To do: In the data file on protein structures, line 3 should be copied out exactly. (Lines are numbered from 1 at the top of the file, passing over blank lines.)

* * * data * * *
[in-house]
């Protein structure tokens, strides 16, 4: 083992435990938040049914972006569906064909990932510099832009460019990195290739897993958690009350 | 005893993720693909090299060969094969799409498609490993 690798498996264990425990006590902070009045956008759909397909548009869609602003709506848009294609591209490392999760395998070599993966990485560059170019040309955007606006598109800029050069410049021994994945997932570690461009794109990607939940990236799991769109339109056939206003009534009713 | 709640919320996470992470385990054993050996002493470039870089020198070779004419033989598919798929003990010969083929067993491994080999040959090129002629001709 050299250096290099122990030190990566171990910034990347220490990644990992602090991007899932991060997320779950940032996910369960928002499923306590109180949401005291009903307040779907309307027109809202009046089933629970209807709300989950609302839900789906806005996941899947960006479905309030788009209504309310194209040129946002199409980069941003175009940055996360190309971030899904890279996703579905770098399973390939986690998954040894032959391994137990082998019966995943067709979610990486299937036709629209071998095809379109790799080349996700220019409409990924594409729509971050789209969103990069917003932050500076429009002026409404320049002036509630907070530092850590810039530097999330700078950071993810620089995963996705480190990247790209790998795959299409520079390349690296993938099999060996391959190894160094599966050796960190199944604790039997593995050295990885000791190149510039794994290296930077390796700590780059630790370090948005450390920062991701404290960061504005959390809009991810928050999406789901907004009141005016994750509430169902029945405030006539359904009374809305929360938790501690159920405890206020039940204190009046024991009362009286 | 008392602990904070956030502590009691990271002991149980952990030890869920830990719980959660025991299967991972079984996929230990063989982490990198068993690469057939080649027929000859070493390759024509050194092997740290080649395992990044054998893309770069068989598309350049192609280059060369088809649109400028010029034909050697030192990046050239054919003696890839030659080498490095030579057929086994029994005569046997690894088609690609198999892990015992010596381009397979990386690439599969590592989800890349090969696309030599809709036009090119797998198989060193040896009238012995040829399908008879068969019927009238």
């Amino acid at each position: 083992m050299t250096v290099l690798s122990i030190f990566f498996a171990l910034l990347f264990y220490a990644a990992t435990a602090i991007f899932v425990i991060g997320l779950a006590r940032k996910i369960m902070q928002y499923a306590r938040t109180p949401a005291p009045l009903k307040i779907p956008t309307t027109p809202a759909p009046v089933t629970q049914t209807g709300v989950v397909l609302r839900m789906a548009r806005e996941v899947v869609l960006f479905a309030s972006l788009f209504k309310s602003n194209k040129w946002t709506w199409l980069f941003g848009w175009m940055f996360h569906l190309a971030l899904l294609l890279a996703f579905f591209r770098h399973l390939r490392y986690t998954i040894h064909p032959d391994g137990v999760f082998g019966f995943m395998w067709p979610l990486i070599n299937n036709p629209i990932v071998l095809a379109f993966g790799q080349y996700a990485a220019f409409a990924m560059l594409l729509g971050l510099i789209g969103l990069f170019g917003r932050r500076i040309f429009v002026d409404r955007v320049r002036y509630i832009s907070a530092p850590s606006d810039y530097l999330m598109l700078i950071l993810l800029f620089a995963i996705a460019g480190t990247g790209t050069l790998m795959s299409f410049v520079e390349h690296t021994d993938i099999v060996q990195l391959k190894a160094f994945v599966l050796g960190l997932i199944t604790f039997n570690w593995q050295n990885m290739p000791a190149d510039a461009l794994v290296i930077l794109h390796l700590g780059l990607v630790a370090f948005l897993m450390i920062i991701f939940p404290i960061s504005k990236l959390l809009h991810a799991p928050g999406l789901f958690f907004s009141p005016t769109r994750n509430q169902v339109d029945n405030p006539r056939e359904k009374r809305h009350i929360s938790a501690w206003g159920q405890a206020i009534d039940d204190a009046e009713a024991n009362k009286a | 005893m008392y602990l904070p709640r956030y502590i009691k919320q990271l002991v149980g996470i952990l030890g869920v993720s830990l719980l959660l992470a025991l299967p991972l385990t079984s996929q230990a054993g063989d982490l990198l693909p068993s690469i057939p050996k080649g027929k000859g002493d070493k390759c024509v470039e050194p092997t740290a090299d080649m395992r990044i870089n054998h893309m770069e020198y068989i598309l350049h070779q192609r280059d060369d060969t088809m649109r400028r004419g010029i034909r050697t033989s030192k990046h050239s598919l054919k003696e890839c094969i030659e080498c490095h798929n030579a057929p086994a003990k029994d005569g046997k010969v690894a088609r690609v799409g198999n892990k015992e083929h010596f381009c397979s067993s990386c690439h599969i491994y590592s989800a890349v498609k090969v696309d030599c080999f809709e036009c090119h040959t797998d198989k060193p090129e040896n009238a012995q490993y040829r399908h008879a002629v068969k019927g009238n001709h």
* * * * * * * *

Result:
């Amino acid at each position: 083992m050299t250096v290099l690798s122990i030190f990566f498996a171990l910034l990347f264990y220490a990644a990992t435990a602090i991007f899932v425990i991060g997320l779950a006590r940032k996910i369960m902070q928002y499923a306590r938040t109180p949401a005291p009045l009903k307040i779907p956008t309307t027109p809202a759909p009046v089933t629970q049914t209807g709300v989950v397909l609302r839900m789906a548009r806005e996941v899947v869609l960006f479905a309030s972006l788009f209504k309310s602003n194209k040129w946002t709506w199409l980069f941003g848009w175009m940055f996360h569906l190309a971030l899904l294609l890279a996703f579905f591209r770098h399973l390939r490392y986690t998954i040894h064909p032959d391994g137990v999760f082998g019966f995943m395998w067709p979610l990486i070599n299937n036709p629209i990932v071998l095809a379109f993966g790799q080349y996700a990485a220019f409409a990924m560059l594409l729509g971050l510099i789209g969103l990069f170019g917003r932050r500076i040309f429009v002026d409404r955007v320049r002036y509630i832009s907070a530092p850590s606006d810039y530097l999330m598109l700078i950071l993810l800029f620089a995963i996705a460019g480190t990247g790209t050069l790998m795959s299409f410049v520079e390349h690296t021994d993938i099999v060996q990195l391959k190894a160094f994945v599966l050796g960190l997932i199944t604790f039997n570690w593995q050295n990885m290739p000791a190149d510039a461009l794994v290296i930077l794109h390796l700590g780059l990607v630790a370090f948005l897993m450390i920062i991701f939940p404290i960061s504005k990236l959390l809009h991810a799991p928050g999406l789901f958690f907004s009141p005016t769109r994750n509430q169902v339109d029945n405030p006539r056939e359904k009374r809305h009350i929360s938790a501690w206003g159920q405890a206020i009534d039940d204190a009046e009713a024991n009362k009286a | 005893m008392y602990l904070p709640r956030y502590i009691k919320q990271l002991v149980g996470i952990l030890g869920v993720s830990l719980l959660l992470a025991l299967p991972l385990t079984s996929q230990a054993g063989d982490l990198l693909p068993s690469i057939p050996k080649g027929k000859g002493d070493k390759c024509v470039e050194p092997t740290a090299d080649m395992r990044i870089n054998h893309m770069e020198y068989i598309l350049h070779q192609r280059d060369d060969t088809m649109r400028r004419g010029i034909r050697t033989s030192k990046h050239s598919l054919k003696e890839c094969i030659e080498c490095h798929n030579a057929p086994a003990k029994d005569g046997k010969v690894a088609r690609v799409g198999n892990k015992e083929h010596f381009c397979s067993s990386c690439h599969i491994y590592s989800a890349v498609k090969v696309d030599c080999f809709e036009c090119h040959t797998d198989k060193p090129e040896n009238a012995q490993y040829r399908h008879a002629v068969k019927g009238n001709h």